There are various ways to interpret the classic Henry James novella, The Turn of the Screw. Many consider it a ghost story because there are, in fact, two characters whom the governess claims to see but who are dead. What makes The Turn of the Screw so compelling, though, is that it's not necessarily the ghosts that cause the true creepy nature of the story. It's the governess who accomplishes that. I know that The Turn of the Screw was a book that I had trouble reading at night. It unnerved me too much. So only daylight hours for reading is what I recommend for this wonderful ghostly story.
Local ghost story author J. Elliott comments, "Modern horror, particularly in American films of late, seems to depend on gruesome computer graphics and jump scares. I delight in the ghost story authors of the turn of the previous century like M. R. James, Henry James, Edith Wharton, Algernon Blackwood etc. who crafted tales built on atmosphere and mounting apprehension. These stories were often infused with subtleties picking at social injustice or gender inequality. The Turn of the Screw is a classic example of the slow-building dread that creeps like damp into the reader's psyche.
“Yes, ghost stories are, on the surface, for the spooky factor. However, the underlying reason that they work is that they are about power. I'd postulate that most ghost stories are either about men haunted by women or by supernatural entities. Why? Traditionally, women had nothing that wasn’t contingent on a husband or father: money, social status and protection. Women were traditionally considered weak, irrational, prone to fancy, hysterical. If they got troublesome, it was fairly simple to cart them away to an asylum. When a man is confronted with the supernatural, he can't send the ghost away to an asylum. The theme is the rational, scientific, educated man is brought down by that which he cannot control. The unknown.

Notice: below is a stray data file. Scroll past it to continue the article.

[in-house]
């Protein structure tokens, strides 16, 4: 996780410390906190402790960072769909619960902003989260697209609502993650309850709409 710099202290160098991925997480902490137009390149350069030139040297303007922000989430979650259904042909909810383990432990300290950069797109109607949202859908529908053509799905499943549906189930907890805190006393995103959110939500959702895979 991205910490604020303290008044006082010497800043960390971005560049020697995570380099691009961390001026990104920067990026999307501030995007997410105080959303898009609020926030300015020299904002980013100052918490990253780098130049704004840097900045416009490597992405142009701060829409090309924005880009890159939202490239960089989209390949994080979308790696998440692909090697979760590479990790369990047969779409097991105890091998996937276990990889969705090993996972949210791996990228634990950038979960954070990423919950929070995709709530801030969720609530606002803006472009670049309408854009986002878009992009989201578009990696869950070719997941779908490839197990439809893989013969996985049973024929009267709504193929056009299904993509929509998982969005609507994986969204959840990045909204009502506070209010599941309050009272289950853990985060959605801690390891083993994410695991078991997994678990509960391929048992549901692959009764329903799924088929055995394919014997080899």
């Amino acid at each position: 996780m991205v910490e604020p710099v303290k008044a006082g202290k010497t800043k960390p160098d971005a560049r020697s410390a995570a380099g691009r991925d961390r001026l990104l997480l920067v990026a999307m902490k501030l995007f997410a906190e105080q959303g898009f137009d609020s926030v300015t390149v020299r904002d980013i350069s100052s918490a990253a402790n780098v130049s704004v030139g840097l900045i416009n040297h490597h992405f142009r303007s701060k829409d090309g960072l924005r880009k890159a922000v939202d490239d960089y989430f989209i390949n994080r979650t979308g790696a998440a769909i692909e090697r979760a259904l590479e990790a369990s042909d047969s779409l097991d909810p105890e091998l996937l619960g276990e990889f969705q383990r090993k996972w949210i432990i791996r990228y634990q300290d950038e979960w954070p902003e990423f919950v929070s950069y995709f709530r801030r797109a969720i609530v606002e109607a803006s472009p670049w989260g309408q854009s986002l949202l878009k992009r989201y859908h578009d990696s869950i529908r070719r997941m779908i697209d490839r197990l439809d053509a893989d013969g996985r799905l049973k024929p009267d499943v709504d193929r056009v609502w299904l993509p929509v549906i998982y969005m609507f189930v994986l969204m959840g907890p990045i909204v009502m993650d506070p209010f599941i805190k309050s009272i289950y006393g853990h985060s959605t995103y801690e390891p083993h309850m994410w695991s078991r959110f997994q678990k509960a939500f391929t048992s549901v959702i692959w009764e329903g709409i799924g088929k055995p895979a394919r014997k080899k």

“Yet with Henry James’s The Turn of the Screw there is a wicked twist: a young governess is haunted by children who are possessed by adult ghosts. She should at least have control over children, but she doesn't. For a lower-class woman to be haunted by children is a double hit—she’s powerless and haunted by children below her status.”
J. Elliott has written three collections of chilling stories following the classic ghost story tradition: Ghost Lite, Tales from Kensington & Other Macabre & Unsettling Offerings and Uncanny Stout.
You might also wish to check out Ruth Ware's The Turn of the Key, which is a modern reworking of the Henry James classic. In Ware's 2019 novel, the imprisoned nanny claims she is innocent of the murder of one of her charges.
Not only that, but a 2020 film based on The Turn of the Screw came out called The Turning. And there is a new Netlfix adaptation of the book called The Haunting of Bly Manor, which brings the story to the 1980s.